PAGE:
Squeezing The Dummy

Sunday, July 03, 2005

San Antonio: Part 5

Morning Knockouts: Today was the semi-finals of the morning knockouts. We met a team captained by Colby Vernay again, and were in the first half. Colby impressed me again, this time with his ethics. I opened 1N 14-16, and he overcalled 2 which his partner alerted as showing both majors. When his partner bid 2 he passed when it got doubled. They actually played 2 showed one major. They went -1100 when Colby actually held hearts and moved on to the next board. Some players may try to correct to 3, but this would be wrong. Without the alert the 2 bid would be a long suit and almost always get passed. Greg and I also doubled a 4 contract and beat it when declarer misguessed trumps. Our only bad board was my fault. I held: K42 5 Q63 AKJ872. Partner opened 1 which could be as few as 2. I responded 2 and partner bid 2N, 14-16. I tried 3 and partner bid 3. Now I should just bid 3N because we could still be worried about diamonds as 1 might be short. Instead I bid 3 and we got to an inferior 5 game that went down. I don't like the 3 bid at all in retrospect. We were up 12 at the half and sat out, and our team picked up another 40 or so with us out. Tomorrow is the final.
Knockout 2 Session 1: Today a new knockout started. I was playing with my father and Bob and Petra Hamman. My dad is a great player and I was excited he came in. We are almost always on the same wavelength because he was my main bridge teacher. We spent an hour reviewing our system notes, and then had to play. We drew a decent team from Dallas and a team that included Derrell Childs and Alan Copeland. In the first set against the Dallas team we bid a fair slam that made, and had solid but flat results otherwise. In the second set I pushed the opponents into a slam by overcalling 3 with T987532 T8 -- T942 with nobody vulnerable. The slam happened to make, but otherwise we had some solid plus positions. We went to compare, and both slam hands were swings. We were up 10 in the first match and 4 in the second match. Nothing eventful happened and we picked up another 4 in the second match and pushed in the first match. We won both matches, one by 8 and one by 10. I thought we played very well but there wasn't much in the cards.

Knockout 2 Session 2: In the second session we had another round robin. We drew a team that included Darlene Riely, my partner in crime from the Thursday midnight game, and a fair team captained by Mike Miller. The deals were very swingy, and everything we seemed to do was right. This is what Zia calls heat 1. After 12 boards we were up 49 in one match and 38 in the other. The exceptional thing was that we didn't give up an imp. The second set was more of the same, with an inordinate amount of slam deals. One hand was particularly brutal for my partner, but he did very well. He held: T84 AJ A74 J9862. After my strong club, his RHO interfered with a 3 bid. In our system, X is negative and GF, and pass is non forcing. This hand really shows the weakness of our system, but he still had to choose a bid. He started with X, hoping for a 3N bid. When I bid 4 I could have anywhere from 4 to 9 hearts. He might well pass here, but he made a winning bid of 5. I lifted it to 6 and made it. My hand was 2 KQ92 KT42 AKQ7. We bid a few more slams, and our final margins of victory were 60 and 71. Hopefully things go this well tomorrow, but it seems doubtful.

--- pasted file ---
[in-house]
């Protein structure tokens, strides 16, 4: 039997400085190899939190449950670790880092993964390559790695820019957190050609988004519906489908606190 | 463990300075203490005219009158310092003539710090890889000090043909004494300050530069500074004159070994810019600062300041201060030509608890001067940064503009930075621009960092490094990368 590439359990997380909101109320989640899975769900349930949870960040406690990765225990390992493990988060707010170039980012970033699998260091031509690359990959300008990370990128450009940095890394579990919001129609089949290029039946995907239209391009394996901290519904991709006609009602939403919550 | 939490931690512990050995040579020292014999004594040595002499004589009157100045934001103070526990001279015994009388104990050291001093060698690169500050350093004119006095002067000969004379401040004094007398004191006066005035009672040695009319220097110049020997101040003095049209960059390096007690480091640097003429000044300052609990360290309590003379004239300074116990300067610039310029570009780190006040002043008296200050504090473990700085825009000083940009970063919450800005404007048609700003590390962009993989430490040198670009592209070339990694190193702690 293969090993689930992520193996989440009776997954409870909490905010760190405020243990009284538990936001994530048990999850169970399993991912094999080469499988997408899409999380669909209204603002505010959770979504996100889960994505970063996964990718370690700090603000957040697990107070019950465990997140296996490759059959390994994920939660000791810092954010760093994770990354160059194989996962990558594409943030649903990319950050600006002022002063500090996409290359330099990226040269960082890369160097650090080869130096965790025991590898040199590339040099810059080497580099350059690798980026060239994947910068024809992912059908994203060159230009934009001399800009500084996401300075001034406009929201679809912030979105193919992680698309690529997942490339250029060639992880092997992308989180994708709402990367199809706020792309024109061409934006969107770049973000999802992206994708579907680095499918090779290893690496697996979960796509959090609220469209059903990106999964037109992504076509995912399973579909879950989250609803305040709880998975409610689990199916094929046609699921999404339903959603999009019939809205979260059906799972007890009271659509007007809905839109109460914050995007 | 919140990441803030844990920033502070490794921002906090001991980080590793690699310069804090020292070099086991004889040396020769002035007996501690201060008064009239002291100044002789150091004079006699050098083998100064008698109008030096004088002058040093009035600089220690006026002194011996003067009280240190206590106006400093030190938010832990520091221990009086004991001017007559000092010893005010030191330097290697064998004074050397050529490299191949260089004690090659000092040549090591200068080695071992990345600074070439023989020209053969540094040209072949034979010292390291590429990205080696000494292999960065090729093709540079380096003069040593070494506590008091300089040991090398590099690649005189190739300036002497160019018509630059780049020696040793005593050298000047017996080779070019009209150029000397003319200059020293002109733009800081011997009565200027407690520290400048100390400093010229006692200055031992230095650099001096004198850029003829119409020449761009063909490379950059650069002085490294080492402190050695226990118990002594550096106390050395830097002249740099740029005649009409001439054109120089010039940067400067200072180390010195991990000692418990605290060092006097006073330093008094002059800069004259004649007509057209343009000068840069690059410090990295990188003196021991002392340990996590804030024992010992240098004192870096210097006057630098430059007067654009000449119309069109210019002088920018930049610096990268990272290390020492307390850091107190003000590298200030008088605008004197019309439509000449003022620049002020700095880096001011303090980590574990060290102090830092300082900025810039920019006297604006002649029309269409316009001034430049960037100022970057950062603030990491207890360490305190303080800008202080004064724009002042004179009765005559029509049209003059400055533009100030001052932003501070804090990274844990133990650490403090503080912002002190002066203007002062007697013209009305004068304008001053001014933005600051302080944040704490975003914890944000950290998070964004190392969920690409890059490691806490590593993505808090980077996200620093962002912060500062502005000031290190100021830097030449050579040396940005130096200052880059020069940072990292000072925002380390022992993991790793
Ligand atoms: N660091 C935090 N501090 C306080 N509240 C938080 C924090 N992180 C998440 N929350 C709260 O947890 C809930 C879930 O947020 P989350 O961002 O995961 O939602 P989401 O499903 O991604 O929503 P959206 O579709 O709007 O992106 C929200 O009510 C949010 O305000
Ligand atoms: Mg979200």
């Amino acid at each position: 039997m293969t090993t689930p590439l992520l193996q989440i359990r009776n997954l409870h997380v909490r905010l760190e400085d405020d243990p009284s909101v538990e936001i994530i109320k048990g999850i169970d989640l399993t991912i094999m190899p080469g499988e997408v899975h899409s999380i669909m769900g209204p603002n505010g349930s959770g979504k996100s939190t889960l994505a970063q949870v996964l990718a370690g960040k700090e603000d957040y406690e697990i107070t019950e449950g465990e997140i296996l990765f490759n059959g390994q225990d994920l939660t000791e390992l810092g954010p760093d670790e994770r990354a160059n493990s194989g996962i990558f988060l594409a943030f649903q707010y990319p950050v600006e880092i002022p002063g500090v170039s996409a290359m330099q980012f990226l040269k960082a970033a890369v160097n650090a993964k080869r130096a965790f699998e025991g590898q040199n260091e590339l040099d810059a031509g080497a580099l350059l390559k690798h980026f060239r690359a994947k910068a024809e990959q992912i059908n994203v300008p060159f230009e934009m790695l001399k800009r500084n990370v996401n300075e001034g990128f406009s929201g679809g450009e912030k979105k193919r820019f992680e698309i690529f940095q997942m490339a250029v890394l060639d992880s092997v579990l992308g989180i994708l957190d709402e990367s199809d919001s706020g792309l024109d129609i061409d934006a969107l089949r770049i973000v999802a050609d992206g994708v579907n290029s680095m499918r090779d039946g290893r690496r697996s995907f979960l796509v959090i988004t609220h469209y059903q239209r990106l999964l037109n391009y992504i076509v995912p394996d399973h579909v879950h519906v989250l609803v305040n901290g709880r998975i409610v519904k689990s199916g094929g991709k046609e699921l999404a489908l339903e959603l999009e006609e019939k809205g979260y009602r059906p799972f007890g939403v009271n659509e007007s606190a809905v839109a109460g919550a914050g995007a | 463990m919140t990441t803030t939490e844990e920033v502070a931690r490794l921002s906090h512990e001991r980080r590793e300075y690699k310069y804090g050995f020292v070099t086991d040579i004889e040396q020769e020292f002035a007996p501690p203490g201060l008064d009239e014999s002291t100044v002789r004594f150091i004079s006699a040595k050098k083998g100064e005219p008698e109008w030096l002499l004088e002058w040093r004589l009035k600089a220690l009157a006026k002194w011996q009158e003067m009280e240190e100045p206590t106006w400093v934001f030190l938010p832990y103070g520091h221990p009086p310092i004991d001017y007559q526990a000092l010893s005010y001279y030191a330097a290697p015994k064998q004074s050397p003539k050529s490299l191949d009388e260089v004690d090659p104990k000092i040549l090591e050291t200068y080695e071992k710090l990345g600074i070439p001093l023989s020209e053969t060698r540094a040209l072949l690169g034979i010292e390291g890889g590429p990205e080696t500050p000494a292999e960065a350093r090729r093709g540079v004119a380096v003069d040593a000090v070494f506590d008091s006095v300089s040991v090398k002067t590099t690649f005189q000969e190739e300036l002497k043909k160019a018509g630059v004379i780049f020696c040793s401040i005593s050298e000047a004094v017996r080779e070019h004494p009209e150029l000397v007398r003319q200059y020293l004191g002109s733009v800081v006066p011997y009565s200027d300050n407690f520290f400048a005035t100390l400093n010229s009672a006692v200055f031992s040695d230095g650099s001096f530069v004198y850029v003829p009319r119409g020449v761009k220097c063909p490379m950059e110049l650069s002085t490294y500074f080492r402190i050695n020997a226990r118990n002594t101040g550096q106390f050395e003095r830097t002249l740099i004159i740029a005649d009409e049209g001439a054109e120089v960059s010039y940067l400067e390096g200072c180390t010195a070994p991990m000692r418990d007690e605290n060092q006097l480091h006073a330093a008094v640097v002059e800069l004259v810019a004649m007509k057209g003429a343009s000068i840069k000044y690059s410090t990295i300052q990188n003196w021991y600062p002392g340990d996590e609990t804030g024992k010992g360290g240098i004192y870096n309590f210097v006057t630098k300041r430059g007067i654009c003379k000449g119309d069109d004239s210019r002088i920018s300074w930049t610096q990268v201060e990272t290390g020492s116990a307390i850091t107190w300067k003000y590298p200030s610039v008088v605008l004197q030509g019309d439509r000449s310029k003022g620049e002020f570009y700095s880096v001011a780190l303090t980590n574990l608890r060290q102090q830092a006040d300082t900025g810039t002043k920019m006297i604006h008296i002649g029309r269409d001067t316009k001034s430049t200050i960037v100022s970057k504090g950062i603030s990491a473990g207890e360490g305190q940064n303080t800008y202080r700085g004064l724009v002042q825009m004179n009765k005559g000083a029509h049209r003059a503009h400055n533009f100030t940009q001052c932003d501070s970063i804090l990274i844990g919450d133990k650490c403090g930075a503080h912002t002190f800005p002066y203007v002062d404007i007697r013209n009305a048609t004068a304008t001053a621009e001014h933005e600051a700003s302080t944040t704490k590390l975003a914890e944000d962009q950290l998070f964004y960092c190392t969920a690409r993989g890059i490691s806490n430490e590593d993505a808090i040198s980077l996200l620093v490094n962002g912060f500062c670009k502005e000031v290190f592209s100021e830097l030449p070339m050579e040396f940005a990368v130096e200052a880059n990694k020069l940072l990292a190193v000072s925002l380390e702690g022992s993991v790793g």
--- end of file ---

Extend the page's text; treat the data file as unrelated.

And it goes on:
Midnight Knockout 2: I got on a 5 man team for the late night knockouts. I know, I'm crazy. My team was Patty, Alan Copeland, Derrell Childs, and Kathryn Locke. I sat out the first match, then played with Alan in the second. He is one of the few people I have played with that is faster than I am. He would actually claim BEFORE he saw dummy, and was right every time. I played with Patty in the semi-final match against a team that included Jeff Ford. Jeff was our teammate in Thursday's midnight game, but now he was the enemy. The match was decided on a 32 point slam that patty and I bid and the other table didn't. The heart suit was KQ92 opposite J53. This needed to come home for 3 winners, and there was also a squeeze possible. It's about even money, and this time it went down. We ended up losing by about 13.

On a side note, I am in contention for winning the whole tournament. The "winner" of a tournament is the person who wins the most masterpoints. Though I don't care about masterpoints, winning a tournament is a good achievement. I was happy with the way I played today and this is added incentive for me to keep it up. I'm going to give it all I've got.

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Saturday, July 02, 2005

San Antonio: Part 4